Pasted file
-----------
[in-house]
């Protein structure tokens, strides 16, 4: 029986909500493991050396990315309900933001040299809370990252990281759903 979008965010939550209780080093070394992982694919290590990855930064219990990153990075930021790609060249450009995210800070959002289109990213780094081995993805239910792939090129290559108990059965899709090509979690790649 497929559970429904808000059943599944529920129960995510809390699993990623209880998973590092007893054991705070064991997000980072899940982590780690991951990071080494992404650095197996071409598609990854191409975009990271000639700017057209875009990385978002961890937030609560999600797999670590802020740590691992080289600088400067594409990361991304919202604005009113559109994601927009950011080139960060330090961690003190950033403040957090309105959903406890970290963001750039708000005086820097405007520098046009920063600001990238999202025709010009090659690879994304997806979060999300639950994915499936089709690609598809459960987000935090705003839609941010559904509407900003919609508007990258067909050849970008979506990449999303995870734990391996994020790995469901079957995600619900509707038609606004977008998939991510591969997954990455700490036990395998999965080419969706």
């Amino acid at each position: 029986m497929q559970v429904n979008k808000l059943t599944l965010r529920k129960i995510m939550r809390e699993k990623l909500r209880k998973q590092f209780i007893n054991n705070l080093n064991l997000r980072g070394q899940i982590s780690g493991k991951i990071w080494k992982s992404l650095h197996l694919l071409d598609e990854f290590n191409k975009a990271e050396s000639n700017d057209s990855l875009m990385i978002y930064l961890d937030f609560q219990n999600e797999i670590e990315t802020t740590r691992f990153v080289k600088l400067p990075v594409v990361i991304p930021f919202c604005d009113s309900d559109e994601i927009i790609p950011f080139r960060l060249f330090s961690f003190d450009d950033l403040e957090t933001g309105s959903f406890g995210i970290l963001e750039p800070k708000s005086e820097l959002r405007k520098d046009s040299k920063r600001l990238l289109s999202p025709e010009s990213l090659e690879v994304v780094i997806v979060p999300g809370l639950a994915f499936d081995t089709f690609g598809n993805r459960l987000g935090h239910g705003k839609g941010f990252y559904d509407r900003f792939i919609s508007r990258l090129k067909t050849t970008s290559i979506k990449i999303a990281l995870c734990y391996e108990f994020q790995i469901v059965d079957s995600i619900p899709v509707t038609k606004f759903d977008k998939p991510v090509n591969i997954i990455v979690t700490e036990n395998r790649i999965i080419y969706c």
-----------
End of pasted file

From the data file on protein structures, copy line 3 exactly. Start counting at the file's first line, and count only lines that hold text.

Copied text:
């Amino acid at each position: 029986m497929q559970v429904n979008k808000l059943t599944l965010r529920k129960i995510m939550r809390e699993k990623l909500r209880k998973q590092f209780i007893n054991n705070l080093n064991l997000r980072g070394q899940i982590s780690g493991k991951i990071w080494k992982s992404l650095h197996l694919l071409d598609e990854f290590n191409k975009a990271e050396s000639n700017d057209s990855l875009m990385i978002y930064l961890d937030f609560q219990n999600e797999i670590e990315t802020t740590r691992f990153v080289k600088l400067p990075v594409v990361i991304p930021f919202c604005d009113s309900d559109e994601i927009i790609p950011f080139r960060l060249f330090s961690f003190d450009d950033l403040e957090t933001g309105s959903f406890g995210i970290l963001e750039p800070k708000s005086e820097l959002r405007k520098d046009s040299k920063r600001l990238l289109s999202p025709e010009s990213l090659e690879v994304v780094i997806v979060p999300g809370l639950a994915f499936d081995t089709f690609g598809n993805r459960l987000g935090h239910g705003k839609g941010f990252y559904d509407r900003f792939i919609s508007r990258l090129k067909t050849t970008s290559i979506k990449i999303a990281l995870c734990y391996e108990f994020q790995i469901v059965d079957s995600i619900p899709v509707t038609k606004f759903d977008k998939p991510v090509n591969i997954i990455v979690t700490e036990n395998r790649i999965i080419y969706c």